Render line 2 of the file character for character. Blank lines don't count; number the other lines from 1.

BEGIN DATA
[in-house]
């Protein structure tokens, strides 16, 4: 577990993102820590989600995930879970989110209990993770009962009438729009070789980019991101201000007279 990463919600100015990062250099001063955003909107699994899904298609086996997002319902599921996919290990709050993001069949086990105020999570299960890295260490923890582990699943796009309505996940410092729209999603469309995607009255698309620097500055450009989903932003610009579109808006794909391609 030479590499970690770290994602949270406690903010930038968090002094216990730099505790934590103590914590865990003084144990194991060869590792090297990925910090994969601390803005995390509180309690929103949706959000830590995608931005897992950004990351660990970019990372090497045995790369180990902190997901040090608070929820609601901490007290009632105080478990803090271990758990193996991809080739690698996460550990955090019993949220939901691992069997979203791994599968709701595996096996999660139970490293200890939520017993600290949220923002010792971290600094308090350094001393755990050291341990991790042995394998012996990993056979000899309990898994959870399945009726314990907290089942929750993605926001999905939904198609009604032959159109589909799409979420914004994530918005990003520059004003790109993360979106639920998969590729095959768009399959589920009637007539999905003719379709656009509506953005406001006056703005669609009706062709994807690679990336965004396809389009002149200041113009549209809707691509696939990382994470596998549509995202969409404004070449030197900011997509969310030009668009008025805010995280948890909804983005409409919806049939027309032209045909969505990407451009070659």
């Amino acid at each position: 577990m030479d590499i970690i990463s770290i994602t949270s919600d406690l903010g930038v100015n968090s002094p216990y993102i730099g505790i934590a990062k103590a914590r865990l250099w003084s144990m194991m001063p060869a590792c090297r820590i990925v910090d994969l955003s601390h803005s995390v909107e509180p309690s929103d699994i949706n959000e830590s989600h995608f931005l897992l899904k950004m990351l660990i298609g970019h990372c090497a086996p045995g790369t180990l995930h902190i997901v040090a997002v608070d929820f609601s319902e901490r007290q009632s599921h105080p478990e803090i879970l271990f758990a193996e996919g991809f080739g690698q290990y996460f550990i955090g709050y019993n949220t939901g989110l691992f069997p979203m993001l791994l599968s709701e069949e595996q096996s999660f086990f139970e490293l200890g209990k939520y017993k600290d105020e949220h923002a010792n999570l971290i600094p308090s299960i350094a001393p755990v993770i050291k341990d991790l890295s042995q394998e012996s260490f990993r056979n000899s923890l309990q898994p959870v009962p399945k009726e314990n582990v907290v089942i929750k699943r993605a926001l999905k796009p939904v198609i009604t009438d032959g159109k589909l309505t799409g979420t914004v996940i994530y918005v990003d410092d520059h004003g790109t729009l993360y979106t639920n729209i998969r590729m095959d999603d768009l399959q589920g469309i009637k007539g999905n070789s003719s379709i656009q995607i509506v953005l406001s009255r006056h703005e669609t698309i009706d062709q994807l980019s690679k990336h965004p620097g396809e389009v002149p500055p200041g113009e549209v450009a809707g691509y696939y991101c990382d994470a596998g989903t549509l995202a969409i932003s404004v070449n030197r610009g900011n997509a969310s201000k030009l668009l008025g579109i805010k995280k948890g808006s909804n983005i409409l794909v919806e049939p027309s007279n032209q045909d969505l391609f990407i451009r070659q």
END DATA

């Protein structure tokens, strides 16, 4: 577990993102820590989600995930879970989110209990993770009962009438729009070789980019991101201000007279 990463919600100015990062250099001063955003909107699994899904298609086996997002319902599921996919290990709050993001069949086990105020999570299960890295260490923890582990699943796009309505996940410092729209999603469309995607009255698309620097500055450009989903932003610009579109808006794909391609 030479590499970690770290994602949270406690903010930038968090002094216990730099505790934590103590914590865990003084144990194991060869590792090297990925910090994969601390803005995390509180309690929103949706959000830590995608931005897992950004990351660990970019990372090497045995790369180990902190997901040090608070929820609601901490007290009632105080478990803090271990758990193996991809080739690698996460550990955090019993949220939901691992069997979203791994599968709701595996096996999660139970490293200890939520017993600290949220923002010792971290600094308090350094001393755990050291341990991790042995394998012996990993056979000899309990898994959870399945009726314990907290089942929750993605926001999905939904198609009604032959159109589909799409979420914004994530918005990003520059004003790109993360979106639920998969590729095959768009399959589920009637007539999905003719379709656009509506953005406001006056703005669609009706062709994807690679990336965004396809389009002149200041113009549209809707691509696939990382994470596998549509995202969409404004070449030197900011997509969310030009668009008025805010995280948890909804983005409409919806049939027309032209045909969505990407451009070659």